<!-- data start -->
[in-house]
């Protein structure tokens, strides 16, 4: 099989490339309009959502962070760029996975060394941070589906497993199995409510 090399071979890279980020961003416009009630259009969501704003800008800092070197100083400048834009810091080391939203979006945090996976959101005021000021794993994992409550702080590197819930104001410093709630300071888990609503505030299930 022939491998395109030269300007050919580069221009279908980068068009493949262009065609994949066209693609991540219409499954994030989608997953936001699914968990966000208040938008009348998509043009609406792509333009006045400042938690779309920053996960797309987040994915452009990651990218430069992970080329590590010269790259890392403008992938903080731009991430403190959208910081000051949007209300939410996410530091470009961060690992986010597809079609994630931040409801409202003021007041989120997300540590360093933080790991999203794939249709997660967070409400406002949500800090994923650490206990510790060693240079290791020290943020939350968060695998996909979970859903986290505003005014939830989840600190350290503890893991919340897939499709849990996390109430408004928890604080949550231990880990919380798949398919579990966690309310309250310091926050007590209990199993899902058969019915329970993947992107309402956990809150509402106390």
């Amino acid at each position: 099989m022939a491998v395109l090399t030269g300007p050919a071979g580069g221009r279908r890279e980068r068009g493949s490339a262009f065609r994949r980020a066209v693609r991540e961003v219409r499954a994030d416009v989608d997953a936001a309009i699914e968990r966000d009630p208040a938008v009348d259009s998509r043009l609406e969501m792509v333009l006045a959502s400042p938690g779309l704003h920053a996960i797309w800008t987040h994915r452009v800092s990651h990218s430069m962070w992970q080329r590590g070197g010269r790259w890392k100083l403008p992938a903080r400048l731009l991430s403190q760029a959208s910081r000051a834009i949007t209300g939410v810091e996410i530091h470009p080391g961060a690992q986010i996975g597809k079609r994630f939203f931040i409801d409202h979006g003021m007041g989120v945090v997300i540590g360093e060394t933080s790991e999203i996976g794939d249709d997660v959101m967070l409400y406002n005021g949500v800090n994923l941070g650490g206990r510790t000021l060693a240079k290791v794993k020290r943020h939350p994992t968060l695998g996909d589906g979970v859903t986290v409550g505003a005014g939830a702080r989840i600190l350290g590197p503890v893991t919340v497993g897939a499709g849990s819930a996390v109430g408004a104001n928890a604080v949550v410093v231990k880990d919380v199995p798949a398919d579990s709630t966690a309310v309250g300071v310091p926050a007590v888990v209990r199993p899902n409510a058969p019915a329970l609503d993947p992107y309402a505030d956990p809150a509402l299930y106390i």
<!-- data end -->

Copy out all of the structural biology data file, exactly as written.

[in-house]
């Protein structure tokens, strides 16, 4: 099989490339309009959502962070760029996975060394941070589906497993199995409510 090399071979890279980020961003416009009630259009969501704003800008800092070197100083400048834009810091080391939203979006945090996976959101005021000021794993994992409550702080590197819930104001410093709630300071888990609503505030299930 022939491998395109030269300007050919580069221009279908980068068009493949262009065609994949066209693609991540219409499954994030989608997953936001699914968990966000208040938008009348998509043009609406792509333009006045400042938690779309920053996960797309987040994915452009990651990218430069992970080329590590010269790259890392403008992938903080731009991430403190959208910081000051949007209300939410996410530091470009961060690992986010597809079609994630931040409801409202003021007041989120997300540590360093933080790991999203794939249709997660967070409400406002949500800090994923650490206990510790060693240079290791020290943020939350968060695998996909979970859903986290505003005014939830989840600190350290503890893991919340897939499709849990996390109430408004928890604080949550231990880990919380798949398919579990966690309310309250310091926050007590209990199993899902058969019915329970993947992107309402956990809150509402106390």
């Amino acid at each position: 099989m022939a491998v395109l090399t030269g300007p050919a071979g580069g221009r279908r890279e980068r068009g493949s490339a262009f065609r994949r980020a066209v693609r991540e961003v219409r499954a994030d416009v989608d997953a936001a309009i699914e968990r966000d009630p208040a938008v009348d259009s998509r043009l609406e969501m792509v333009l006045a959502s400042p938690g779309l704003h920053a996960i797309w800008t987040h994915r452009v800092s990651h990218s430069m962070w992970q080329r590590g070197g010269r790259w890392k100083l403008p992938a903080r400048l731009l991430s403190q760029a959208s910081r000051a834009i949007t209300g939410v810091e996410i530091h470009p080391g961060a690992q986010i996975g597809k079609r994630f939203f931040i409801d409202h979006g003021m007041g989120v945090v997300i540590g360093e060394t933080s790991e999203i996976g794939d249709d997660v959101m967070l409400y406002n005021g949500v800090n994923l941070g650490g206990r510790t000021l060693a240079k290791v794993k020290r943020h939350p994992t968060l695998g996909d589906g979970v859903t986290v409550g505003a005014g939830a702080r989840i600190l350290g590197p503890v893991t919340v497993g897939a499709g849990s819930a996390v109430g408004a104001n928890a604080v949550v410093v231990k880990d919380v199995p798949a398919d579990s709630t966690a309310v309250g300071v310091p926050a007590v888990v209990r199993p899902n409510a058969p019915a329970l609503d993947p992107y309402a505030d956990p809150a509402l299930y106390i």